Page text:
This blog post is about how to use the Clipchamp API in reverse. We show you how to stream legacy video formats such as Adobe Flash video to modern Web browsers. All of this without suffering the server-side transcoding cost.
A short history of browser-based video (sort of)
Video formats, also referred to as “container formats”, and their contained audio and video codecs are a mess to deal with. Flash video (.flv) was once a safe bet. That was thanks to Adobe’s efforts to bring its Flash plugin to every browser under the sun. Then came Steve Jobs, who infamously ditched Flash on the iPhone. Ever since, other browser vendors have followed suit.
Before Flash, there were technologies like RealVideo, MPEG-1 and MPEG-2. Support for these is long deprecated by most browsers. If you love open source then the OGG video format will be familiar to you. Alas, Apple and Microsoft never quite liked it enough to support playing back OGG videos in their Safari and Internet Explorer/Edge browsers.
The current best bet for serving videos on the Web is to use the MP4 video format. MP4 videos on the Web typically contain H.264-encoded video and AAC-encoded audio streams. All major browsers meanwhile support this format+codec combo. And that’s a good thing.
But what if you have a library of video files using older formats that are no longer supported? This is where the Clipchamp API and its ability to stream legacy video formats come to the rescue.
About the Clipchamp video API
Our HTML5 video API is the world’s first and only video capturing technology for the Web (entirely in HTML5) that converts and compresses videos in the browser before uploading them to a cloud storage service such as AWS S3.
This means that you can upload a GoPro video file in a fraction of the time this would usually take by having it compressed by a factor of up to 20 (or even more). You can also have your 1990s AVI video files converted to MP4 before uploading them. In other words, the default use case of our video API is to “ingest” videos from your website visitors.
However thanks to our client-side video processing technology, there is another application for the API: using it in reverse to stream legacy video formats on demand without having to transcode your entire library!
Using the Clipchamp video API in reverse to stream legacy video formats
Imagine you have a library of video files using some legacy format that has fallen from grace, such as Adobe Flash videos (.flv files). You could either convert all of your videos to MP4 (e.g., by using the batch video conversion feature on clipchamp.com).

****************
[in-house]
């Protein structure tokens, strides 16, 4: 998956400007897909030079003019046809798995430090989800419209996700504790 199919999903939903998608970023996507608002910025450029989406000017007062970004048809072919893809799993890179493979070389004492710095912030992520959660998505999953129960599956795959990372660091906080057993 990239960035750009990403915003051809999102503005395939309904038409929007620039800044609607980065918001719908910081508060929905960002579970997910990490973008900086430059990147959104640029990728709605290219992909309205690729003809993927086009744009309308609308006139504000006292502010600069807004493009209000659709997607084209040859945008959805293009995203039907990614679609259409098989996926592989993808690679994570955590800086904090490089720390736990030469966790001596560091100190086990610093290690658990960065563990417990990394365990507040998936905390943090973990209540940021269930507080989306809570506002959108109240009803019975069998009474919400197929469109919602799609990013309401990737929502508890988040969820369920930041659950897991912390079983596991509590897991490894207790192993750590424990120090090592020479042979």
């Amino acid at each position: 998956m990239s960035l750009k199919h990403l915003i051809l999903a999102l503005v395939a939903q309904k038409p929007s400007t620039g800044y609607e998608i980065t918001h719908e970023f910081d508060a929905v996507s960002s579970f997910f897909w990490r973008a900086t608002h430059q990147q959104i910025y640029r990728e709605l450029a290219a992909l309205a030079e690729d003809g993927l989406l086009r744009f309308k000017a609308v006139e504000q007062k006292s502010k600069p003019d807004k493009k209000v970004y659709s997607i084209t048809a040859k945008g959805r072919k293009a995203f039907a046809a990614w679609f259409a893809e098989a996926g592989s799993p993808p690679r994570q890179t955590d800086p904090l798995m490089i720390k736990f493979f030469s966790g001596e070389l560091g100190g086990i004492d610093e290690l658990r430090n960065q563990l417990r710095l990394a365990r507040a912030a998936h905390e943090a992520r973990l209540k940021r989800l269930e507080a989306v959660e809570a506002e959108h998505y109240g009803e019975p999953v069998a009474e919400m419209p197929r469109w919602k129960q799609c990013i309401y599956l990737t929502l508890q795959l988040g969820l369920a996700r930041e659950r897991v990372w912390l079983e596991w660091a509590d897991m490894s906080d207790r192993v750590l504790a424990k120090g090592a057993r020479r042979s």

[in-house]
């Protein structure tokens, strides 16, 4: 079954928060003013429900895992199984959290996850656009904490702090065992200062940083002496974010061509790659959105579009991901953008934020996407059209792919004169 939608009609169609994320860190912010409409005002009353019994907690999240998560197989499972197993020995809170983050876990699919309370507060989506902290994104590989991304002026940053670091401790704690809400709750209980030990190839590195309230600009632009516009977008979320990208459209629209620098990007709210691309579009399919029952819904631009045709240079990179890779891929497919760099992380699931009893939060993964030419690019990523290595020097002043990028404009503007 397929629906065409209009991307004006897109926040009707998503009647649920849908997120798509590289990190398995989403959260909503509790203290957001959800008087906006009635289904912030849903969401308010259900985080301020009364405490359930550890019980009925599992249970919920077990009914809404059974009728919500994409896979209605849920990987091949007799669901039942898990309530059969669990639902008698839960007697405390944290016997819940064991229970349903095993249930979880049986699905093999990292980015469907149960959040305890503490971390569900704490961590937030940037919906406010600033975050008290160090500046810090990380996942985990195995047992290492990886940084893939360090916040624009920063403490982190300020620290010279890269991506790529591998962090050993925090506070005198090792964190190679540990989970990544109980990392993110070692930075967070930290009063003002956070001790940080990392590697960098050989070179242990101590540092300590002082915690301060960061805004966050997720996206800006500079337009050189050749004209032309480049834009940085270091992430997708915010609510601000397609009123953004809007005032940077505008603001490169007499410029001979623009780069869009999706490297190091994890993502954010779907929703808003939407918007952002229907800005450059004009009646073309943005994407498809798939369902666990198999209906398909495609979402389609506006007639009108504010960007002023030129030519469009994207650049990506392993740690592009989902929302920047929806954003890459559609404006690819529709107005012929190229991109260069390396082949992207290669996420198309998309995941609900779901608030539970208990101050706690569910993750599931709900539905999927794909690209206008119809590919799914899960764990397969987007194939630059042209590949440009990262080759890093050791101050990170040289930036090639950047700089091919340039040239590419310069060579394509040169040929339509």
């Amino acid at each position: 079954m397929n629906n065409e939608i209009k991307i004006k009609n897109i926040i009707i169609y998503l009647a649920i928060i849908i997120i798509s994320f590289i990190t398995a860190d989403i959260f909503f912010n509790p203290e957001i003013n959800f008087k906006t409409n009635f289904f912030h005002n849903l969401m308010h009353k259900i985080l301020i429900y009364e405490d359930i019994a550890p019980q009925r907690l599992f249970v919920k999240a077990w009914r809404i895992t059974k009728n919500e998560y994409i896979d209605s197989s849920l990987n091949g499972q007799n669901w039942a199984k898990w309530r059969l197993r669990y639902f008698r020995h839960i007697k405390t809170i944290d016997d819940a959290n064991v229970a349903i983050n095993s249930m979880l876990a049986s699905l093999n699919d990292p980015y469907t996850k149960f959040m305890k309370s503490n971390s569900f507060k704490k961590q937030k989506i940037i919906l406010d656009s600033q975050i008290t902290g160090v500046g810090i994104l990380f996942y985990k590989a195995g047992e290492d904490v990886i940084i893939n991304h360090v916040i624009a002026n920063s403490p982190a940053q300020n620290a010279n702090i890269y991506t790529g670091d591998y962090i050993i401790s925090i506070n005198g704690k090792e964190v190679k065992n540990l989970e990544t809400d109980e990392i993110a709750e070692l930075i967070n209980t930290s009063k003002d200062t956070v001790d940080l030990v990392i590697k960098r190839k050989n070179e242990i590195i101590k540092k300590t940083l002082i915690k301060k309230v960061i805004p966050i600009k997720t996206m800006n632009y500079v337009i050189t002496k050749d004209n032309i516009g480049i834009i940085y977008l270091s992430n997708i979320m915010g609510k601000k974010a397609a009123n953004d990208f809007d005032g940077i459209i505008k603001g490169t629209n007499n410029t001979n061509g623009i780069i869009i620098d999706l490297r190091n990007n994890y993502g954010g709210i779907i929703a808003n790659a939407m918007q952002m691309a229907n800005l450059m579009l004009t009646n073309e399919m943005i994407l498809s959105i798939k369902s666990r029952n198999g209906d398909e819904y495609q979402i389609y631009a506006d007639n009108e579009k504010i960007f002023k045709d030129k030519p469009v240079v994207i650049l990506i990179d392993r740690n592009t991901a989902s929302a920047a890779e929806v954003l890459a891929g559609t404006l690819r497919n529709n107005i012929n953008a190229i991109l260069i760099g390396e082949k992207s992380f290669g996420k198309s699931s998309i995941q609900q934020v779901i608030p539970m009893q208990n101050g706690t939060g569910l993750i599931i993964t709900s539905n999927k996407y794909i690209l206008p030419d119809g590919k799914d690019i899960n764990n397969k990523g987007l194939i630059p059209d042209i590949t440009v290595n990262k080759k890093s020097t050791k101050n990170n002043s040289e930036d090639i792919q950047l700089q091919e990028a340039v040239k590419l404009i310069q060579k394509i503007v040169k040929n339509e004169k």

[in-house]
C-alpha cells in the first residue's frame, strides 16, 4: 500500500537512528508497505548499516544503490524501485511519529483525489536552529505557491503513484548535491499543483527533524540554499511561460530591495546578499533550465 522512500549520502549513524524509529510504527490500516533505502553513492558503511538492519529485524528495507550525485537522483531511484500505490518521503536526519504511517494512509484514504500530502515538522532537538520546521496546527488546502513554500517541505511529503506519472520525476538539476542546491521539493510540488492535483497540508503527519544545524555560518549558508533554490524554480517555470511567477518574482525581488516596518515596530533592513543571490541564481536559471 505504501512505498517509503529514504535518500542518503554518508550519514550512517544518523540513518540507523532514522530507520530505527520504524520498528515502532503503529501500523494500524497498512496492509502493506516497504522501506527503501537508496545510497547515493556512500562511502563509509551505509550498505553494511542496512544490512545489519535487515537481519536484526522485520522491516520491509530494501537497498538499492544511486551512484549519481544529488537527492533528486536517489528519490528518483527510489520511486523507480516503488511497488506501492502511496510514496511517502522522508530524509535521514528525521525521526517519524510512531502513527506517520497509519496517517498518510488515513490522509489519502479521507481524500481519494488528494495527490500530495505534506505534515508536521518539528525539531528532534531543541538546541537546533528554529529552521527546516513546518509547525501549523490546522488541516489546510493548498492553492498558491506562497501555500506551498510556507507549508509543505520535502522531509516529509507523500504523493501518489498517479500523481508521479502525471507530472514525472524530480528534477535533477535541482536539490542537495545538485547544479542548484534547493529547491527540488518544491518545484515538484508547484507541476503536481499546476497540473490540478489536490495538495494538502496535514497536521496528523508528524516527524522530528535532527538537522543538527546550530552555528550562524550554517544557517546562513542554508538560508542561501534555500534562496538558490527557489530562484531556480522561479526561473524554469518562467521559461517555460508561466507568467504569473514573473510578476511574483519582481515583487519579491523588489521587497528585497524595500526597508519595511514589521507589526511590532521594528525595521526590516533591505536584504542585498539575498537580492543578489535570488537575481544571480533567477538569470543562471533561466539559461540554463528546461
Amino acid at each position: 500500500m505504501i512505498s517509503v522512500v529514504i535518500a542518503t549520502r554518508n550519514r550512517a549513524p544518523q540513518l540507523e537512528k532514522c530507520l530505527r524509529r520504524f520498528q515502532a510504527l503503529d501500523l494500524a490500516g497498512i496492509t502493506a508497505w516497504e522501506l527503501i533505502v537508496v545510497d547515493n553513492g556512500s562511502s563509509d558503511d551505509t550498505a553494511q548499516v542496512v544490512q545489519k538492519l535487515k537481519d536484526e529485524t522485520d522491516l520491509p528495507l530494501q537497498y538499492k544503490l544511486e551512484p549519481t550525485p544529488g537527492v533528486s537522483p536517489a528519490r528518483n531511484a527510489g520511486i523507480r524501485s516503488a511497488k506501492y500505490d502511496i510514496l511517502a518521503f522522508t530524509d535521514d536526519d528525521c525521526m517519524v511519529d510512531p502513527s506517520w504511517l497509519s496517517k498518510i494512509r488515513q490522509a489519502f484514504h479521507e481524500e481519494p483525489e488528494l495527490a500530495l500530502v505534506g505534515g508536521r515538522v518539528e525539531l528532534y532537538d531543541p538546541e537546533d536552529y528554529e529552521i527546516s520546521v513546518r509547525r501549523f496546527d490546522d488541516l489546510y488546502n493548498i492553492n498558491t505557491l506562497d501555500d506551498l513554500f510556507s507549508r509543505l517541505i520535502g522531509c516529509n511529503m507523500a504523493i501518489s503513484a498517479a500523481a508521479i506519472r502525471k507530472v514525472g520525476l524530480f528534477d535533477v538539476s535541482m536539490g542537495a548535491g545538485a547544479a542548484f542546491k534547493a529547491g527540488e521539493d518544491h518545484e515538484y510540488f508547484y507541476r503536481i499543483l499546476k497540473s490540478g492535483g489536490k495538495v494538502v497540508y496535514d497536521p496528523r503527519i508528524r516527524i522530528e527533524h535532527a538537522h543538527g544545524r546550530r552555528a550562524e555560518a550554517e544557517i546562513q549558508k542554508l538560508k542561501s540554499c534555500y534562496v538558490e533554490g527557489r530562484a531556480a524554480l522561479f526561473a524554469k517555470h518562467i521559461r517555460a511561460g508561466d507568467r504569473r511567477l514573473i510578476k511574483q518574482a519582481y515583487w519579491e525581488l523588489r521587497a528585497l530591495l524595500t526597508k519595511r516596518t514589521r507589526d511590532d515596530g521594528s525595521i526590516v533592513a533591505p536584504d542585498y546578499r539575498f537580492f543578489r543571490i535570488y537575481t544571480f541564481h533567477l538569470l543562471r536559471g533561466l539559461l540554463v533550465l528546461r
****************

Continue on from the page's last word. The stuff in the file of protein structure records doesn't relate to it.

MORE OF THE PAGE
Or you could have them converted “on demand” and directly on the end user’s computer before they get played. Here is a code snippet that illustrates the principle, where on user demand, a legacy video file is downloaded, then converted into MP4 using the Clipchamp API and ultimately the MP4 output video is embedded in an HTML5 <video> tag. Neat, no?
Tips and Tricks
1) First, you need to sign up for the Clipchamp API – each of its plans comes with a free 14-day trial. This will give you an API key that you need in order to embed the Clipchamp API script tag into the <head> section of your site – see here for the initial setup steps.
3) When calling the Clipchamp API, the “direct” input option provides a way to pass one (or many) Blob objects (each representing an input video file) to the API without requiring any user interaction. You will need to set the “inputs” parameter to a single-element array [“direct”] and then pass the actual video blob to the nested “direct.files” parameter.
4) Finally, you need to choose an output. In the example, we have opted not to upload the output video, but keep it local to the client. In the onVideoCreated callback function, we simply create a URL from the output video blob and inject an HTML5 <video> tag using that URL into the site. And that’s it! Your legacy videos will continue to play back – time to bring back the dancing baby 🙂
You can also choose to have the output video uploaded to your account on any of our supported upload destinations (at the time of writing: AWS S3, Microsoft Azure, Google Drive, Dropbox, and YouTube).
Doing so will not only play the video for the user who requested it, it will also make the converted video available on your end. In other words: your users can’t only watch your legacy videos but are also helping you turn them into modern formats!